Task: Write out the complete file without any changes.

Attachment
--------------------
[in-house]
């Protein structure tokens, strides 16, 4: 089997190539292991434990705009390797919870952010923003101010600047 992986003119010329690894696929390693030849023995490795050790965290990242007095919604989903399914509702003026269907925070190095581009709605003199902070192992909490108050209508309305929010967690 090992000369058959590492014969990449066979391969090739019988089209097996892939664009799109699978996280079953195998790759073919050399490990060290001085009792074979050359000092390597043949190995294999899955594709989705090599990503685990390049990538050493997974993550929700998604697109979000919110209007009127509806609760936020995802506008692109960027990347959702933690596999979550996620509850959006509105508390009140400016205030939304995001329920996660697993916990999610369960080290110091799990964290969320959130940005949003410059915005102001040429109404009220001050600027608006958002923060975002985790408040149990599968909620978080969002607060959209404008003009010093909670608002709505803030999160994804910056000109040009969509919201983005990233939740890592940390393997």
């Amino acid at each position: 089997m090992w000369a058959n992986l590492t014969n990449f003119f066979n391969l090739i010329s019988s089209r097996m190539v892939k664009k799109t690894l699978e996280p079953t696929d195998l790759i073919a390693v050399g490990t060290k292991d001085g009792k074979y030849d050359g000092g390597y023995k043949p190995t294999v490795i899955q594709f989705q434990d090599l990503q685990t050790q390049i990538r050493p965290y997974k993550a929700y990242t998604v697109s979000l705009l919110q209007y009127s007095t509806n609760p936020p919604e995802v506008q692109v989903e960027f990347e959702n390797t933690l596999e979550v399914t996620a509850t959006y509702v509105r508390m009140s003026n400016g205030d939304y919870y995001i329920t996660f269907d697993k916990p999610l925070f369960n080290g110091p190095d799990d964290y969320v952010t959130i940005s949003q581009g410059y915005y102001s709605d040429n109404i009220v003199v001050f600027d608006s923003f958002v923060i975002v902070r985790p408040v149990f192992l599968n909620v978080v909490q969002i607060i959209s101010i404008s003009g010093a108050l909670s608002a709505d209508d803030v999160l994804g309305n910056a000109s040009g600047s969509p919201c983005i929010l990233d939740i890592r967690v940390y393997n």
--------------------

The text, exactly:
[in-house]
């Protein structure tokens, strides 16, 4: 089997190539292991434990705009390797919870952010923003101010600047 992986003119010329690894696929390693030849023995490795050790965290990242007095919604989903399914509702003026269907925070190095581009709605003199902070192992909490108050209508309305929010967690 090992000369058959590492014969990449066979391969090739019988089209097996892939664009799109699978996280079953195998790759073919050399490990060290001085009792074979050359000092390597043949190995294999899955594709989705090599990503685990390049990538050493997974993550929700998604697109979000919110209007009127509806609760936020995802506008692109960027990347959702933690596999979550996620509850959006509105508390009140400016205030939304995001329920996660697993916990999610369960080290110091799990964290969320959130940005949003410059915005102001040429109404009220001050600027608006958002923060975002985790408040149990599968909620978080969002607060959209404008003009010093909670608002709505803030999160994804910056000109040009969509919201983005990233939740890592940390393997």
């Amino acid at each position: 089997m090992w000369a058959n992986l590492t014969n990449f003119f066979n391969l090739i010329s019988s089209r097996m190539v892939k664009k799109t690894l699978e996280p079953t696929d195998l790759i073919a390693v050399g490990t060290k292991d001085g009792k074979y030849d050359g000092g390597y023995k043949p190995t294999v490795i899955q594709f989705q434990d090599l990503q685990t050790q390049i990538r050493p965290y997974k993550a929700y990242t998604v697109s979000l705009l919110q209007y009127s007095t509806n609760p936020p919604e995802v506008q692109v989903e960027f990347e959702n390797t933690l596999e979550v399914t996620a509850t959006y509702v509105r508390m009140s003026n400016g205030d939304y919870y995001i329920t996660f269907d697993k916990p999610l925070f369960n080290g110091p190095d799990d964290y969320v952010t959130i940005s949003q581009g410059y915005y102001s709605d040429n109404i009220v003199v001050f600027d608006s923003f958002v923060i975002v902070r985790p408040v149990f192992l599968n909620v978080v909490q969002i607060i959209s101010i404008s003009g010093a108050l909670s608002a709505d209508d803030v999160l994804g309305n910056a000109s040009g600047s969509p919201c983005i929010l990233d939740i890592r967690v940390y393997n």